Video: Upper-Body Only Cardio

Who says you have to use your legs to get a good cardiovascular workout? Not me!

Brock Armstrong
2-minute read
The Quick And Dirty
  • Cardio is short for "cardiovascular exercise."
  • If a movement raises your heart rate and makes you breathe harder than usual, you're doing cardio. 
  • If you're injured, have limited mobility, or just want to give your legs a day off, it's possible to do upper-body-only cardio.
  • Using ideas from this video, you can create other similar movements to give you an upper-body cardio workout.

Over the last couple of weeks, I have had two separate requests for information on how to do cardio without using your legs. The first person just broke her ankle and isn't able to put any weight on her (very casted) foot for a few weeks. The other person is waiting to have hip surgery. While she can do some standing movement, including her physiotherapy movements, it causes her pain that she's hoping to minimize.

Admirably, both of them understand the importance of staying active, even with their own personal afflictions. So I got to work on putting together a routine that should help them not only get their heart rate up but also inspire them to create their own versions. If you're hoping to get an upper-body-only cardio workout, then this workout is for you, too.

In this video, I demonstrate a series of 5 exercises that you can do sitting down or standing up that will raise your heart rate, challenge your range of motion, and test your coordination.

The exercises are:

  1. Alternating Side Reaches
  2. Alternating Side Rotations
  3. Big & Small Arm Circles
  4. Three-Way Jabs
  5. Sprinter Arms

What is Cardio?

The term cardio is simply short for cardiovascular exercise—an exercise that challenges your heart and lungs. But honestly, I can get my heart pumping and get out of breath while doom-scrolling social media, so there must be a better definition, right?

Personally, I like this definition from my buddy and biomechanist Katy Bowman's podcast. Katy says:

... any exercise that works large groups of muscles, raises your heart rate, and is rhythmic in nature is really what most people mean by cardiovascular exercise and what people writing and doing research in the literature would be calling cardiovascular exercise.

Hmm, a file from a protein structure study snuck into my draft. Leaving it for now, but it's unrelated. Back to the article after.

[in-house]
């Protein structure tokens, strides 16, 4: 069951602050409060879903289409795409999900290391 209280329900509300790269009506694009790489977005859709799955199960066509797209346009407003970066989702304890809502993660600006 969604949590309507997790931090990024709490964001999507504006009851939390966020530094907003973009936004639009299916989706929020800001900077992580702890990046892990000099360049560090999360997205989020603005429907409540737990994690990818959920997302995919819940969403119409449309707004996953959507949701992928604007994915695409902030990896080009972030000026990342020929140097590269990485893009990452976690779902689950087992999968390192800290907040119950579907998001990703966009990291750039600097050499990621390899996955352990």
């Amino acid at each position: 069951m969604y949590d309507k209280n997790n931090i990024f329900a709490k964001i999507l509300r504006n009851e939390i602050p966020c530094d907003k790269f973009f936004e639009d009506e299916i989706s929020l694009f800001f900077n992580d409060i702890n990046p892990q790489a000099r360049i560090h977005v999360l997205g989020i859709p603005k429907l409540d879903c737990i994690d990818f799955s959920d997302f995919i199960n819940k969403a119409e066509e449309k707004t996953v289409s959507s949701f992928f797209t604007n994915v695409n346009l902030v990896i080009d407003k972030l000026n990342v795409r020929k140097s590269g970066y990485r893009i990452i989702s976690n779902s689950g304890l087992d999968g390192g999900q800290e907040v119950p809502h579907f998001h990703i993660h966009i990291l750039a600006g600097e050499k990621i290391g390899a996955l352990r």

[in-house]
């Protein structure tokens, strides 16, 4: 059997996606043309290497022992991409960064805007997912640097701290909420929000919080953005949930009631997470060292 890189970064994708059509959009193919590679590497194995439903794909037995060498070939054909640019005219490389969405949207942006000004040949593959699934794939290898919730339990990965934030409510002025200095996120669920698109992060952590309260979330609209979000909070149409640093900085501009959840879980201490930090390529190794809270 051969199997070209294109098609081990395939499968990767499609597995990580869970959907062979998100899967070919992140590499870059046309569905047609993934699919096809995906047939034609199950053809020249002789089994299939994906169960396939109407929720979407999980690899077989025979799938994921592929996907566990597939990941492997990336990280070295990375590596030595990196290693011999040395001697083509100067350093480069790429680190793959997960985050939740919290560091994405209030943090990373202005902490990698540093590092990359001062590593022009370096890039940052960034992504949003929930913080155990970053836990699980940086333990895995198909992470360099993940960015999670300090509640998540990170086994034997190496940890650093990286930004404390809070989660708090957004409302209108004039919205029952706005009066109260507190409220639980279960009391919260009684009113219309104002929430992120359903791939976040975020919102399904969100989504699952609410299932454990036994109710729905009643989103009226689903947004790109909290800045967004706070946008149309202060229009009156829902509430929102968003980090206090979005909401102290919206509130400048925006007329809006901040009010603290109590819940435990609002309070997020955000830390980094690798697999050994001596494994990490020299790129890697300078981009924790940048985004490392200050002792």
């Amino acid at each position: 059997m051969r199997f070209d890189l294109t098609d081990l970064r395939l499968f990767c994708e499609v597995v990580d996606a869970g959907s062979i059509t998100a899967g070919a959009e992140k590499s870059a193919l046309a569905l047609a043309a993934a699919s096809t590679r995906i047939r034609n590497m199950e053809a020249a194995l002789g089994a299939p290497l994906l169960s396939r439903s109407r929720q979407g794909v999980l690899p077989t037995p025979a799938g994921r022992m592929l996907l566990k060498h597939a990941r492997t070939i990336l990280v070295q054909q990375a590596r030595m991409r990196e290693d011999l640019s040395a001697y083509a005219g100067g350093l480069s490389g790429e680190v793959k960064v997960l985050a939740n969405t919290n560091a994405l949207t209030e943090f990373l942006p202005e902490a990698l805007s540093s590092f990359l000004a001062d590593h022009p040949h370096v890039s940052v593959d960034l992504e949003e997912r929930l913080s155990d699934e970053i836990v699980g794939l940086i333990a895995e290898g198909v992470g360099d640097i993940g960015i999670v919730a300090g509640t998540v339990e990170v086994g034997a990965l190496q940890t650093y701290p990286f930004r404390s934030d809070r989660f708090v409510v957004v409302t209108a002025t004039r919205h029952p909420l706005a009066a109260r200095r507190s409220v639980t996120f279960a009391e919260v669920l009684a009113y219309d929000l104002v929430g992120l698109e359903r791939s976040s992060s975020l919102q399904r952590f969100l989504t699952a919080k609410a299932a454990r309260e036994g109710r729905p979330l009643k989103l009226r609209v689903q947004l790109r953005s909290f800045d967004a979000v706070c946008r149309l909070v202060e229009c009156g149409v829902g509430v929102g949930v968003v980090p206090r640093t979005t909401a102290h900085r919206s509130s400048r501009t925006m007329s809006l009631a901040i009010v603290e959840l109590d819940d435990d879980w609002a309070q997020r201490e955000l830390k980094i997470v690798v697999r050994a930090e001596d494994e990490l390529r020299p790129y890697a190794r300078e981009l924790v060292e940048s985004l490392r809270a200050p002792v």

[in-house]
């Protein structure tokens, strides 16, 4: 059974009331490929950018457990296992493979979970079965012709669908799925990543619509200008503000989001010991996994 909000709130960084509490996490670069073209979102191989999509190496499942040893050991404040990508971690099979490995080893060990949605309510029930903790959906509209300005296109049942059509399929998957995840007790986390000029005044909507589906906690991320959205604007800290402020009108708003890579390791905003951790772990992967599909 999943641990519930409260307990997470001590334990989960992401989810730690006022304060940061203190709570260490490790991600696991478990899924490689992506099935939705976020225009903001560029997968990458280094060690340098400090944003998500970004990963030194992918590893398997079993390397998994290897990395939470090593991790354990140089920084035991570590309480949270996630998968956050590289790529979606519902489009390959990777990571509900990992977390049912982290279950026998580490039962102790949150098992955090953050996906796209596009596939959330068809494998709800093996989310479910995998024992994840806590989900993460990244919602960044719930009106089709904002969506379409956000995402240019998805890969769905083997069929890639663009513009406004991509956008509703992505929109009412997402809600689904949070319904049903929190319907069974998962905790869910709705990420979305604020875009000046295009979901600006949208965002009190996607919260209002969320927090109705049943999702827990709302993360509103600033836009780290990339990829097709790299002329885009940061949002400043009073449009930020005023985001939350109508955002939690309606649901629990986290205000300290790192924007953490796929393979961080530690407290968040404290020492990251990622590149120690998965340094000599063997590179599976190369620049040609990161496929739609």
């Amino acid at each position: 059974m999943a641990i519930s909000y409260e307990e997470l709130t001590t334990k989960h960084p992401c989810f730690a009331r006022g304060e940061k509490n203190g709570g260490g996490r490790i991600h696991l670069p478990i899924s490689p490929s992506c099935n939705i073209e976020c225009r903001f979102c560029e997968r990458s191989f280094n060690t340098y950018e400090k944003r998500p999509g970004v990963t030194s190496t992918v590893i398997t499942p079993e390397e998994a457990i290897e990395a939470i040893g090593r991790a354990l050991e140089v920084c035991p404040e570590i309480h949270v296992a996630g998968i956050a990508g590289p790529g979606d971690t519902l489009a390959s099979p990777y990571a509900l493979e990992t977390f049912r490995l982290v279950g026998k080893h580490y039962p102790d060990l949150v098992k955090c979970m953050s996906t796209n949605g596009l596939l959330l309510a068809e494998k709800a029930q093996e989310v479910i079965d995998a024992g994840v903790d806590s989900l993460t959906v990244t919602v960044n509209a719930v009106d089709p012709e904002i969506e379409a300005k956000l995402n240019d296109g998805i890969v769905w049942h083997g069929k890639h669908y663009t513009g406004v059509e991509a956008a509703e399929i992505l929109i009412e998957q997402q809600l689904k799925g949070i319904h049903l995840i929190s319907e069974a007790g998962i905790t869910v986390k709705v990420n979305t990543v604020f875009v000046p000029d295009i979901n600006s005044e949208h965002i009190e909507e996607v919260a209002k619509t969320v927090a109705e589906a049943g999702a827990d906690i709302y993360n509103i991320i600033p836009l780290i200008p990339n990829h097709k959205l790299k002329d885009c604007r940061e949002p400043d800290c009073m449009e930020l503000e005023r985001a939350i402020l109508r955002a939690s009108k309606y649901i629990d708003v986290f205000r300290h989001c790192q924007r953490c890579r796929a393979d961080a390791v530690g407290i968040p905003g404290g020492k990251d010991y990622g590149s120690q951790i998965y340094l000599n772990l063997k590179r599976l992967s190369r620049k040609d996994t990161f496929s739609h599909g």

Notice that she did not say "going for a jog" or "using an elliptical machine at the gym," which are two things that many people equate with the word "cardio." And while those activities definitely do fit our definition and belong on our cardio list, there are many other muscle groups we can work that will raise our heart rate, make us breathe heavy, and are rhythmic in nature. Including, but not limited to, waving your arms in the air (like you just don't care). 

So, whether you have a lower-body injury, limited mobility, chronic pain, or you just want to give your legs a day off, these are some great exercise alternatives to the more conventional and narrowly defined cardio movements.

All content here is for informational purposes only. This content does not replace the professional judgment of your own health provider. Please consult a licensed health professional for all individual questions and issues.

About the Author

Brock Armstrong Get-Fit Guy

Brock Armstrong was the host of the Get-Fit Guy podcast between 2017 and 2021. He is a certified AFLCA Group Fitness Leader with a designation in Portable Equipment, NCCP and CAC Triathlon Coach, and a TnT certified run coach. He is also on the board of advisors for the Primal Health Coach Institute and a guest faculty member of the Human Potential Institute.